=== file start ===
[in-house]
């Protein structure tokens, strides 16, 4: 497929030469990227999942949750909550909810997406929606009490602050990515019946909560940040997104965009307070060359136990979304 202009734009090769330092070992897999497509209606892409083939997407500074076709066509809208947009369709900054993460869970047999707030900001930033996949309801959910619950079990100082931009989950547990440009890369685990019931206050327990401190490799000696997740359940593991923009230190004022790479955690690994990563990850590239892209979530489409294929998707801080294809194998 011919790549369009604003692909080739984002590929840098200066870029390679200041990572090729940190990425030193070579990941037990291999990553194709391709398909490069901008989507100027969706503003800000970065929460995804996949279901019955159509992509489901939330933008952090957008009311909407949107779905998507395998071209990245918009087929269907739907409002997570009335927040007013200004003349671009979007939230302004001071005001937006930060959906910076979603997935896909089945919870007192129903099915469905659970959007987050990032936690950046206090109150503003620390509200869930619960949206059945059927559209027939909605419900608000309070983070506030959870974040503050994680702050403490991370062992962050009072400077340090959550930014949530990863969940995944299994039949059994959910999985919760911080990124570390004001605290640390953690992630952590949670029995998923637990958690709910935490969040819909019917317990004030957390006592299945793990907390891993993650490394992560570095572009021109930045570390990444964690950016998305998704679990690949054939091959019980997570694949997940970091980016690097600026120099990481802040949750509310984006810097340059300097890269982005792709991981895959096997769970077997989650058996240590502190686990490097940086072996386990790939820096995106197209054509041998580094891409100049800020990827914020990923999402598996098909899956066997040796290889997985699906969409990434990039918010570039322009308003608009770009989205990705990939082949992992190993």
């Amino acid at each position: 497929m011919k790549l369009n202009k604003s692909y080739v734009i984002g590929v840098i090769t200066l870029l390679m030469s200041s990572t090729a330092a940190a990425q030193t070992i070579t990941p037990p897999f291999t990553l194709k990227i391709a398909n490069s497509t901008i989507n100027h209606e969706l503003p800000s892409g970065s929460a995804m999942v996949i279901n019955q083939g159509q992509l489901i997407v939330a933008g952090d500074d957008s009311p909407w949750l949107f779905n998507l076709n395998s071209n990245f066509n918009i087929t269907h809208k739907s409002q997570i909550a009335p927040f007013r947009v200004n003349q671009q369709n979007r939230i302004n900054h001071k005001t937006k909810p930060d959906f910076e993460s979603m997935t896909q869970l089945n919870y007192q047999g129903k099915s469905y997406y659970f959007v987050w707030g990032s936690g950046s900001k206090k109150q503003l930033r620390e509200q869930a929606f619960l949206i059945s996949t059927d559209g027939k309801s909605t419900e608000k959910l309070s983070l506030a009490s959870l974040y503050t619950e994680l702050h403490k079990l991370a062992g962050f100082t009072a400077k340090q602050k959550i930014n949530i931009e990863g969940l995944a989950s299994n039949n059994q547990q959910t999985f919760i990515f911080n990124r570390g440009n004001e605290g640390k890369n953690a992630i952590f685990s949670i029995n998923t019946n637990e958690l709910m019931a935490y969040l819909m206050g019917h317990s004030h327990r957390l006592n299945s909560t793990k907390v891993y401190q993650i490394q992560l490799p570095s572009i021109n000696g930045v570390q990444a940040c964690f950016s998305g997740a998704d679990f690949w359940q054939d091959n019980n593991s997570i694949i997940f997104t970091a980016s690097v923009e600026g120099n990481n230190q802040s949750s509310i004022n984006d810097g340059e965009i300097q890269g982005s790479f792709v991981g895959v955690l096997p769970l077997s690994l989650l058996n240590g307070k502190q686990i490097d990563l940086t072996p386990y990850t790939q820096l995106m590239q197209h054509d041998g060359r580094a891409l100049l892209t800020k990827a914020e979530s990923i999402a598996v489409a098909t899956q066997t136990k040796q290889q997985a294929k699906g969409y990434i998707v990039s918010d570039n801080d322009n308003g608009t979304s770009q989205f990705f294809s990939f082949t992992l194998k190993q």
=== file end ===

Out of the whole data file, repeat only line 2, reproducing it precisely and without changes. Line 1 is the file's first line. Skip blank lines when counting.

């Protein structure tokens, strides 16, 4: 497929030469990227999942949750909550909810997406929606009490602050990515019946909560940040997104965009307070060359136990979304 202009734009090769330092070992897999497509209606892409083939997407500074076709066509809208947009369709900054993460869970047999707030900001930033996949309801959910619950079990100082931009989950547990440009890369685990019931206050327990401190490799000696997740359940593991923009230190004022790479955690690994990563990850590239892209979530489409294929998707801080294809194998 011919790549369009604003692909080739984002590929840098200066870029390679200041990572090729940190990425030193070579990941037990291999990553194709391709398909490069901008989507100027969706503003800000970065929460995804996949279901019955159509992509489901939330933008952090957008009311909407949107779905998507395998071209990245918009087929269907739907409002997570009335927040007013200004003349671009979007939230302004001071005001937006930060959906910076979603997935896909089945919870007192129903099915469905659970959007987050990032936690950046206090109150503003620390509200869930619960949206059945059927559209027939909605419900608000309070983070506030959870974040503050994680702050403490991370062992962050009072400077340090959550930014949530990863969940995944299994039949059994959910999985919760911080990124570390004001605290640390953690992630952590949670029995998923637990958690709910935490969040819909019917317990004030957390006592299945793990907390891993993650490394992560570095572009021109930045570390990444964690950016998305998704679990690949054939091959019980997570694949997940970091980016690097600026120099990481802040949750509310984006810097340059300097890269982005792709991981895959096997769970077997989650058996240590502190686990490097940086072996386990790939820096995106197209054509041998580094891409100049800020990827914020990923999402598996098909899956066997040796290889997985699906969409990434990039918010570039322009308003608009770009989205990705990939082949992992190993």